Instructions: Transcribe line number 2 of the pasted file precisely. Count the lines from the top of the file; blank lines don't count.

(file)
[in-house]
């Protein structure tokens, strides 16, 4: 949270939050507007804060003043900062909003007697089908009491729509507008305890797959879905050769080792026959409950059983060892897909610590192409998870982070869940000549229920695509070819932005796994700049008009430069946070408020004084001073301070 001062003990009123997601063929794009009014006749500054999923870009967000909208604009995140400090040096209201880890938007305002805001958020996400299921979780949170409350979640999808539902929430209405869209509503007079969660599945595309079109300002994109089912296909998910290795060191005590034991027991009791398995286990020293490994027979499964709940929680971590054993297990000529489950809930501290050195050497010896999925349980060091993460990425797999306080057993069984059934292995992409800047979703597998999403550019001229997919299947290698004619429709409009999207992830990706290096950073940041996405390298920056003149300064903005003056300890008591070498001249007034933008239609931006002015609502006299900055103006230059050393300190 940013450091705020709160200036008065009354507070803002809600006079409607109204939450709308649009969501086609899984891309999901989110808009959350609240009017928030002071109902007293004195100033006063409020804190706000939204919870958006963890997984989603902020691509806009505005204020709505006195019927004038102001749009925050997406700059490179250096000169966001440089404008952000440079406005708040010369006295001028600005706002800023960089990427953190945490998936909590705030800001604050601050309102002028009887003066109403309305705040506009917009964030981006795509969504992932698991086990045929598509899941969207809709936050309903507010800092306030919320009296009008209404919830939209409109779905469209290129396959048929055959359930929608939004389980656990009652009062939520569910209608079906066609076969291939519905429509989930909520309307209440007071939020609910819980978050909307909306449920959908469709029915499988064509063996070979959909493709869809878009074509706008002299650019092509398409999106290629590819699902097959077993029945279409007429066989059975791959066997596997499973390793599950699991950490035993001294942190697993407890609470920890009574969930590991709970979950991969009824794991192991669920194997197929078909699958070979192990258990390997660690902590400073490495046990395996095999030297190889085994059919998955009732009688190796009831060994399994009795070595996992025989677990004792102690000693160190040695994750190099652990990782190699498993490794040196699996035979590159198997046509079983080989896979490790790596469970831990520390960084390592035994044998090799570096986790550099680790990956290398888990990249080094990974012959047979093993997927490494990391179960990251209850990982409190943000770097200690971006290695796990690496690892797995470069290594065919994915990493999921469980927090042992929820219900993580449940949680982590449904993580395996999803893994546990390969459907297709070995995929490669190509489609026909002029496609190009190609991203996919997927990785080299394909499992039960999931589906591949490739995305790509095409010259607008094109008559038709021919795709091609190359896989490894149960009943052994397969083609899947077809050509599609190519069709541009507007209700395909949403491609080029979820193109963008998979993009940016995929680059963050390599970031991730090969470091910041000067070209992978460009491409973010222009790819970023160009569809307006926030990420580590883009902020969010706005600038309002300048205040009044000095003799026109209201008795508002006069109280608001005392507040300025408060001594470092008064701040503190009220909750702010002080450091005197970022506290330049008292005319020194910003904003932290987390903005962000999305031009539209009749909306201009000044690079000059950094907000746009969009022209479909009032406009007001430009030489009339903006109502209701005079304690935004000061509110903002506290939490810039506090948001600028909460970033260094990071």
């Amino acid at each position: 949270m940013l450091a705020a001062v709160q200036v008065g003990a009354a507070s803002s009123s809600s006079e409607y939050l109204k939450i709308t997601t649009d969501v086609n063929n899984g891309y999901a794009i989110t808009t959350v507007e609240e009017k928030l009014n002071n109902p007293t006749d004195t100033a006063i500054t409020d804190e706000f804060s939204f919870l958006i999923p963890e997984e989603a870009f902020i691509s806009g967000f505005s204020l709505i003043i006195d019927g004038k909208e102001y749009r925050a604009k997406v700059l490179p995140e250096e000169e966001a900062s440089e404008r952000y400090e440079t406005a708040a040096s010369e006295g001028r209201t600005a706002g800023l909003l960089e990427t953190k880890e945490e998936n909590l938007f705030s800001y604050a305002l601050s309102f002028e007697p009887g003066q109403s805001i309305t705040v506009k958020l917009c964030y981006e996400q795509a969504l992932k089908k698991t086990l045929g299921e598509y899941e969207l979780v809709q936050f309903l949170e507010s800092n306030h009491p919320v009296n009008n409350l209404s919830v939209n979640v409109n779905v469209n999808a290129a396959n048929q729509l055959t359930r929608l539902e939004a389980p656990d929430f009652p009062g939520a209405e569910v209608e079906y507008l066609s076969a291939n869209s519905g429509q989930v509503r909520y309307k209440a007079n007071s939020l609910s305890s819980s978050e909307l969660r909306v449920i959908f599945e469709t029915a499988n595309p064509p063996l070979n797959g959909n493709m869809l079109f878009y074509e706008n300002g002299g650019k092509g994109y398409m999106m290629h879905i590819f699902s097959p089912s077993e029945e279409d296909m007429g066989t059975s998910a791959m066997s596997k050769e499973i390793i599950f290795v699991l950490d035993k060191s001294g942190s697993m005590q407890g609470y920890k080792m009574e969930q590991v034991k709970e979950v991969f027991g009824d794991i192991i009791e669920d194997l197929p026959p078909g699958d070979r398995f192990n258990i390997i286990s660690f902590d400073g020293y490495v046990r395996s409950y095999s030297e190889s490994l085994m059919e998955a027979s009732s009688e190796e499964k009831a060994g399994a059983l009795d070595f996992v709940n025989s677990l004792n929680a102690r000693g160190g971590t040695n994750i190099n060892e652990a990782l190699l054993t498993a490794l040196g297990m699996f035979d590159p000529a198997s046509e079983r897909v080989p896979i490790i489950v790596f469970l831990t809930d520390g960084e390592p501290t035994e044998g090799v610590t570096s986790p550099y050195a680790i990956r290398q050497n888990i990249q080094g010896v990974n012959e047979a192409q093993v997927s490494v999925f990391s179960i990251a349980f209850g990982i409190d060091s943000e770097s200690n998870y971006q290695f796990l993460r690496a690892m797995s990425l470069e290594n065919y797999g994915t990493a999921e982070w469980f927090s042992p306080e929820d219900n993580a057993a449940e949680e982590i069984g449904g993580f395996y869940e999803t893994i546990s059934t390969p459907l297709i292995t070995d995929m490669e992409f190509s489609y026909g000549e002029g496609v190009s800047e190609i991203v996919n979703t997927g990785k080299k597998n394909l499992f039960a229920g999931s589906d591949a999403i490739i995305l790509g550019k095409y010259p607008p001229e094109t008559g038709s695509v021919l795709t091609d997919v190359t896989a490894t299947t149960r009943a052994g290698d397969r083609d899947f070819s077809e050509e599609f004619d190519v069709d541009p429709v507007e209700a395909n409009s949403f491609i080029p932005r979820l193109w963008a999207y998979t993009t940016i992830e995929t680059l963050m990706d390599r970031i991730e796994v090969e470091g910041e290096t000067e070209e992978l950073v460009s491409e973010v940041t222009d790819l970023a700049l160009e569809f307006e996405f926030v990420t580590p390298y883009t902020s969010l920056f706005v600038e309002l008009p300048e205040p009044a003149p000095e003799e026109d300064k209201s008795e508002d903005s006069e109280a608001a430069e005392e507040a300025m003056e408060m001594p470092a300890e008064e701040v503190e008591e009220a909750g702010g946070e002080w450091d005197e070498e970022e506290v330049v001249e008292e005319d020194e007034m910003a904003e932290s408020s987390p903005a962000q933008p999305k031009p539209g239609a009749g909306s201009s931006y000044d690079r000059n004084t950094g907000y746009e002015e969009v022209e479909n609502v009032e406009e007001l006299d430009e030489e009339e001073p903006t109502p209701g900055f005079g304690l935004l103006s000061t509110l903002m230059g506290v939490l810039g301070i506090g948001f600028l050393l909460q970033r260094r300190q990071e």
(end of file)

């Protein structure tokens, strides 16, 4: 949270939050507007804060003043900062909003007697089908009491729509507008305890797959879905050769080792026959409950059983060892897909610590192409998870982070869940000549229920695509070819932005796994700049008009430069946070408020004084001073301070 001062003990009123997601063929794009009014006749500054999923870009967000909208604009995140400090040096209201880890938007305002805001958020996400299921979780949170409350979640999808539902929430209405869209509503007079969660599945595309079109300002994109089912296909998910290795060191005590034991027991009791398995286990020293490994027979499964709940929680971590054993297990000529489950809930501290050195050497010896999925349980060091993460990425797999306080057993069984059934292995992409800047979703597998999403550019001229997919299947290698004619429709409009999207992830990706290096950073940041996405390298920056003149300064903005003056300890008591070498001249007034933008239609931006002015609502006299900055103006230059050393300190 940013450091705020709160200036008065009354507070803002809600006079409607109204939450709308649009969501086609899984891309999901989110808009959350609240009017928030002071109902007293004195100033006063409020804190706000939204919870958006963890997984989603902020691509806009505005204020709505006195019927004038102001749009925050997406700059490179250096000169966001440089404008952000440079406005708040010369006295001028600005706002800023960089990427953190945490998936909590705030800001604050601050309102002028009887003066109403309305705040506009917009964030981006795509969504992932698991086990045929598509899941969207809709936050309903507010800092306030919320009296009008209404919830939209409109779905469209290129396959048929055959359930929608939004389980656990009652009062939520569910209608079906066609076969291939519905429509989930909520309307209440007071939020609910819980978050909307909306449920959908469709029915499988064509063996070979959909493709869809878009074509706008002299650019092509398409999106290629590819699902097959077993029945279409007429066989059975791959066997596997499973390793599950699991950490035993001294942190697993407890609470920890009574969930590991709970979950991969009824794991192991669920194997197929078909699958070979192990258990390997660690902590400073490495046990395996095999030297190889085994059919998955009732009688190796009831060994399994009795070595996992025989677990004792102690000693160190040695994750190099652990990782190699498993490794040196699996035979590159198997046509079983080989896979490790790596469970831990520390960084390592035994044998090799570096986790550099680790990956290398888990990249080094990974012959047979093993997927490494990391179960990251209850990982409190943000770097200690971006290695796990690496690892797995470069290594065919994915990493999921469980927090042992929820219900993580449940949680982590449904993580395996999803893994546990390969459907297709070995995929490669190509489609026909002029496609190009190609991203996919997927990785080299394909499992039960999931589906591949490739995305790509095409010259607008094109008559038709021919795709091609190359896989490894149960009943052994397969083609899947077809050509599609190519069709541009507007209700395909949403491609080029979820193109963008998979993009940016995929680059963050390599970031991730090969470091910041000067070209992978460009491409973010222009790819970023160009569809307006926030990420580590883009902020969010706005600038309002300048205040009044000095003799026109209201008795508002006069109280608001005392507040300025408060001594470092008064701040503190009220909750702010002080450091005197970022506290330049008292005319020194910003904003932290987390903005962000999305031009539209009749909306201009000044690079000059950094907000746009969009022209479909009032406009007001430009030489009339903006109502209701005079304690935004000061509110903002506290939490810039506090948001600028909460970033260094990071």